- Worse yet, there was always Zoom. Write them at (remember the address?) PO Box 350, Boston Mass, 02134

- Sesame Street (see previous article) was so much more tolerable back then. There was Mister Hooper (Hoopah! Hoopah!) and ethnic diversity wasn't being shoved down our collective throats at the time. Sure, barely anyone (except for Hooper) was a heterosexual white male, but then again, we always had Oscar the Grouch. Remember when the guy that portrayed Mr. Bentley on "The Jeffersons" would be in a white coat and paint numbers on a piece of glass? One or more times he did it with mustard.

- Eleven Banana Cream Pies! (chef trips and falls down the stairs; I think that was from "Electric Company")

- One two three four five six seven eight nine ten eleven twehehehehelve... That cartoon pinball snippet...

- Who can forget "The Adventures of Letterman" from "The Electric Company"? His arch enemy was the Spell Binder. Oh no! Spell Binder just turned a pear, into a bear! Roar.

- Electric Company also had that badassed detective, Fargo North, Decoder. Brilliant stuff.

- "Schoolhouse Rock" was another morning staple. That nostalgia was highly publicized, with the typical references to the conjunction, or how a bill became a law. "I'm just a bill...."

- Worse than the above, on ABC, they had these little spots that either told us "Beans and Rice is Nice" or how to make popsicles using orange juice, toothpicks, an ice cube tray, and a sheet of plastic wrap. It was rainy day fun.

- We all loved watching Bugs Bunny and Roadrunner on Saturday morning, but who decided that those hideous Popeye cartoons were worth continuing? The oldest episodes, in black and white, were just frightening and so outdated it was horrible. For God's sake many of those cartoons came from the 1920s. Kids aren't going to understand why Popeye and Bluto are fighting over this pasty, stringy, homely chick named Olive Oyl, wearing a flapper outfit and turning the crank on the front of a Stanley Steamer. The only thing that stopped the production of these disasters was the stock market crash of 1929.

- Going back to Sesame Street, there was just way too much sexual ambiguity buried within these characters. Ernie and Bert were doing it, that's been a persistent source of comedy for years. Big Bird was gayer than a french horn, no argument there. Bob, the one that married deaf Linda, ok, we already established his pillow biting status. Grover, not too sure about that one either.

- The PBS writers were so hell bent on shoving diversity down our young throats, it was painfully forced. Everyone was either black, puerto rican, with Downs Syndrome, deaf, invalid, gay, fat, retarded, or all of the above. Any normal humans around that part of town? It could drive an average waspy white kid to think he was the exception to the rule, based on all the freaks being paraded in front of the camera on those shows.

- Mister Rogers, oh don't get me started. I have tape recordings of myself making fun of this show when I was 11 years old. He had that stupid stoplight, his outdated kitchen, the unlocked front door, and his persistently starved fish in that tank. What was this show meant to convey to kids of the time? Yeah, great you're my friend. You're a very creepy friend, and clearly way too awkward in social situations around other people. It's NOT a beautiful day in the neighborhood, I live in Chicago. It's gray outside, there are scary gang type punks wandering around, it's cold, and just unpleasant. Don't tell me it's a beautiful day. And who the hell did Mister McFeely work for? Speedy Delivery? His employer didn't even give him a motorized vehicle; he had to ride around on a bike. Which brings us to the neighborhood of make believe...yes many have been waiting for this one...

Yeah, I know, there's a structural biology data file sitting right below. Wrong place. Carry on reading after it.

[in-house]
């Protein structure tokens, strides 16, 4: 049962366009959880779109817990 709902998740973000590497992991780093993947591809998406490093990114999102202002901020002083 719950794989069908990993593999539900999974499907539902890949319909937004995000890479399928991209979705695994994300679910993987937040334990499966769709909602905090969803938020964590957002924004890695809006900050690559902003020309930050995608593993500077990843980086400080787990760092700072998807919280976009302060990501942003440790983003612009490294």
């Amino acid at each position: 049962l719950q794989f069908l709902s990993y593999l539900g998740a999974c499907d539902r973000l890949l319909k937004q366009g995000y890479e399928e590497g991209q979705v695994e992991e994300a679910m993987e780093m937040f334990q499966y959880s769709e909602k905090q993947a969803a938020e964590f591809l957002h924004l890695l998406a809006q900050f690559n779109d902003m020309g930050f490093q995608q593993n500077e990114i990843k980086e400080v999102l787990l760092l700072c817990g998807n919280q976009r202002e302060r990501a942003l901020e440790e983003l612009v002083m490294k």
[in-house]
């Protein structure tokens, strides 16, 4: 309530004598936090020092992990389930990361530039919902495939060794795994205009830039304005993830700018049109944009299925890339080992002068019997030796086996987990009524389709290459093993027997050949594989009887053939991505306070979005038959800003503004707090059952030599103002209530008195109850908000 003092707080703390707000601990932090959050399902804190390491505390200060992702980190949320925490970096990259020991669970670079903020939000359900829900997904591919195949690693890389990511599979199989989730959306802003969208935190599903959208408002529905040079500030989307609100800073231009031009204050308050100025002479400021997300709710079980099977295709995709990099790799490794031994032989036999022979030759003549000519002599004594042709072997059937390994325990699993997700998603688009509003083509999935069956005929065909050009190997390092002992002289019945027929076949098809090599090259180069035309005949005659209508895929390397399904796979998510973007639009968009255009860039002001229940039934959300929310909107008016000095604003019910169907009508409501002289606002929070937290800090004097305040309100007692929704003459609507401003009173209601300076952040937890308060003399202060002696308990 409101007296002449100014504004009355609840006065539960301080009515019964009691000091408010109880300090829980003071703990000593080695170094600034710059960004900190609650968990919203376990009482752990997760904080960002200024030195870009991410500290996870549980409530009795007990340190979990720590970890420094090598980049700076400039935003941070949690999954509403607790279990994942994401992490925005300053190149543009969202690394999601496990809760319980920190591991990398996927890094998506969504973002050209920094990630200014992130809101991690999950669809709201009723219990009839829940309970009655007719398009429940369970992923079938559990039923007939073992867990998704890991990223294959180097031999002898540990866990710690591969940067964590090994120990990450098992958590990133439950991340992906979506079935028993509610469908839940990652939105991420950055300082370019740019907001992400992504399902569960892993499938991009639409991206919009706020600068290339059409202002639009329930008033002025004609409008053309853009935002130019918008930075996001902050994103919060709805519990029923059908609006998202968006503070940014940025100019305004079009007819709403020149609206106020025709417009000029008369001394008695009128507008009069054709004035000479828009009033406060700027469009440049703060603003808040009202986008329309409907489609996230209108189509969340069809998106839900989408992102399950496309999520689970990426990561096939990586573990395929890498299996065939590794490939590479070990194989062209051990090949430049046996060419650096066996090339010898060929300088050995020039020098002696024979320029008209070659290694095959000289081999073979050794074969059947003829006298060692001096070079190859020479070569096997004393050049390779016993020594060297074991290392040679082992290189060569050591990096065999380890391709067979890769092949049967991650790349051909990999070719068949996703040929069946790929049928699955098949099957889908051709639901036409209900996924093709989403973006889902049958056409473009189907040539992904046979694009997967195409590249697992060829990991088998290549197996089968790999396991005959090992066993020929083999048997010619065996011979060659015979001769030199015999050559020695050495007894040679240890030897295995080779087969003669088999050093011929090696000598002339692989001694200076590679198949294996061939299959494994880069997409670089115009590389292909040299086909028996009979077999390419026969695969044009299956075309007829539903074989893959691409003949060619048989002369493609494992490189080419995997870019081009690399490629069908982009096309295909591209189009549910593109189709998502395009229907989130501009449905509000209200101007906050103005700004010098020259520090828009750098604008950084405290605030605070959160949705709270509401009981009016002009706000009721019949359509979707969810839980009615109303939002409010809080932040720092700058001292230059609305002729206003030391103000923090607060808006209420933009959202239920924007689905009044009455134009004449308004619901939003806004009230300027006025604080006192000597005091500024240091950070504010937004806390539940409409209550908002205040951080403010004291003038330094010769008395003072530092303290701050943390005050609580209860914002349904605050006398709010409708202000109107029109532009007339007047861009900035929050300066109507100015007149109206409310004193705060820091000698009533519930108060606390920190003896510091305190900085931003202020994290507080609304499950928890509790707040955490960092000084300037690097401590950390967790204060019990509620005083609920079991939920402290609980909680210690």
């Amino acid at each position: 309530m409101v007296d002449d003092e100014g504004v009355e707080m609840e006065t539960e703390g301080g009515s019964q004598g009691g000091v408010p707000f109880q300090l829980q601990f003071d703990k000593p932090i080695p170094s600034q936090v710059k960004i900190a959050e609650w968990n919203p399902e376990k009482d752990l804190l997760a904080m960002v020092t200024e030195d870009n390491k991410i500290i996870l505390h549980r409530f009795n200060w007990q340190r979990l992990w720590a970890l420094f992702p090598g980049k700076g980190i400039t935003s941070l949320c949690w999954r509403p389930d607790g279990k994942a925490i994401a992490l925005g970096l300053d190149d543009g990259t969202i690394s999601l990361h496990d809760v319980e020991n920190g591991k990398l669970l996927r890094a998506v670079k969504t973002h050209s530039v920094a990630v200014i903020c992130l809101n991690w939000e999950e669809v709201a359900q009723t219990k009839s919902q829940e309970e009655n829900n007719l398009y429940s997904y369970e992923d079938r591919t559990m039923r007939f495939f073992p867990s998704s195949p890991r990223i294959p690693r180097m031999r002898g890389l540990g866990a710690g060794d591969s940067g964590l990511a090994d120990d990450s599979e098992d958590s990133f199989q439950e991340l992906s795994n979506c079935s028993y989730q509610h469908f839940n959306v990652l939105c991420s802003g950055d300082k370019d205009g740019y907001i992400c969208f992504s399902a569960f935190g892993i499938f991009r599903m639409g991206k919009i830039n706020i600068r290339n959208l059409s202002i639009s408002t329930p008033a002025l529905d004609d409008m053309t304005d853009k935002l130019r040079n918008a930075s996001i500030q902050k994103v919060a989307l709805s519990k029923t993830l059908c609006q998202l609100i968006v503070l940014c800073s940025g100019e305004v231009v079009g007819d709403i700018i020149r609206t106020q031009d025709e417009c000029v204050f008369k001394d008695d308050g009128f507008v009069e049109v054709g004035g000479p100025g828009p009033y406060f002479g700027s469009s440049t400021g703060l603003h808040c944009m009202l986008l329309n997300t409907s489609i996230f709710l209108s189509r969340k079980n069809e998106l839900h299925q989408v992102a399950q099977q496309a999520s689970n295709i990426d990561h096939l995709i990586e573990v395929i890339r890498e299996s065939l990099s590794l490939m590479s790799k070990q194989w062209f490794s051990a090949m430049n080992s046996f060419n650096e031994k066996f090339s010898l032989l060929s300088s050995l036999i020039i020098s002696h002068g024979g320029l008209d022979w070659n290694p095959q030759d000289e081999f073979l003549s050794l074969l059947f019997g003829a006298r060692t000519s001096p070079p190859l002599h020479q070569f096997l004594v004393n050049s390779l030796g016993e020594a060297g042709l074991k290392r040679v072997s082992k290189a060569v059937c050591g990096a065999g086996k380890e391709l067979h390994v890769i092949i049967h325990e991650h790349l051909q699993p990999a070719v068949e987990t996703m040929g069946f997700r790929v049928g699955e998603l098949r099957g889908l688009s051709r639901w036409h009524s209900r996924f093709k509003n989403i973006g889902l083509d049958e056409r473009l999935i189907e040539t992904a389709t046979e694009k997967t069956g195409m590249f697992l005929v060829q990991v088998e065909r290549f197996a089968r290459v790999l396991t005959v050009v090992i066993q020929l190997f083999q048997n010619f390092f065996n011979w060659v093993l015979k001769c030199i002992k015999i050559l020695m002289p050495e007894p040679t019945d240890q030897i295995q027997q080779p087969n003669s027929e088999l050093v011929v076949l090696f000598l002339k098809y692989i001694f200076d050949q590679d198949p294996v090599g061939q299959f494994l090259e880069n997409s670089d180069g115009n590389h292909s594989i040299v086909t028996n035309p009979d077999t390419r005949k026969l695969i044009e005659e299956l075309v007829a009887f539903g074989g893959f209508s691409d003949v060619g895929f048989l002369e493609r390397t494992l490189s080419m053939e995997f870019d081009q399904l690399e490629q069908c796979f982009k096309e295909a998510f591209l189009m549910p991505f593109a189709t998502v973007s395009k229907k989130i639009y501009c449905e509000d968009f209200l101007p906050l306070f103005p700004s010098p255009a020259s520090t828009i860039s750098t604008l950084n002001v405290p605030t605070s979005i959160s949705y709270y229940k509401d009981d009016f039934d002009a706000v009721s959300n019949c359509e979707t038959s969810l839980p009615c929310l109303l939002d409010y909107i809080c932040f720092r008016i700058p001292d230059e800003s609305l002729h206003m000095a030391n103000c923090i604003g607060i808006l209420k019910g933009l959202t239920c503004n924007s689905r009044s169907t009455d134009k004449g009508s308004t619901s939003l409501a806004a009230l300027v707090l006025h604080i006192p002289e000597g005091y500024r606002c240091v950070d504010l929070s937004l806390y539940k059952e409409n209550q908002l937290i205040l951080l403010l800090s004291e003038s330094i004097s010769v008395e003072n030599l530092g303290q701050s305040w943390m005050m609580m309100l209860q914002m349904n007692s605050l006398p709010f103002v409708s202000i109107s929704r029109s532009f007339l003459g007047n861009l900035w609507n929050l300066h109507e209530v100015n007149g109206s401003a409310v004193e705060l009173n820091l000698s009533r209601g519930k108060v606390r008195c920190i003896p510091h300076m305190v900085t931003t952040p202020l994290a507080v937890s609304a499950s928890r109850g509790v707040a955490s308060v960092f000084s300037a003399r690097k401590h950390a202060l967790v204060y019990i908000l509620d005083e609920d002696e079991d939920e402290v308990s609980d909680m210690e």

- Ok, King Friday, he was a puppet. Humans would bow to this puppet. On very rare occasion, they'd cut to a scene inside one of the many rooms in the king's castle. It just wasn't too scale. And everyone feared this puppet king. Here's how you depose the king - pick him up and throw him into a shredder. Coup d'etat completed.

- X the owl lived next door to that annoying cat that would say "meow meow" amongst every rational conversation. Like those two weren't banging.

- Daniel the tiger was this idiotic thing that lived in a grandfather clock. Ok, it's proof positive that you're stupid if you can't find better accommodations than a clock. Then there was Cornflake, who was that hermit queer that lived in the rocking chair factory. Nobody ever bought one of his rocking chairs. The other deviant was Lady Elaine, the lesbian in the museum. Again, nobody ever visited the museum, nor wanted anything to do with her.

- I used to be terrified by the old 1970s weather bulletins that would cut in and be a black screen with terse words. Then this creepy guy would cut in and loudly announce "The National Weather Bureau has issued a severe thunderstorm warning..." Back then it was the weather bureau, not service.

- Speaking of scared, I used to be terrified when tv stations would play the national anthem then go to that solid high pitched tone with a test pattern. Why that scared me, I don't know.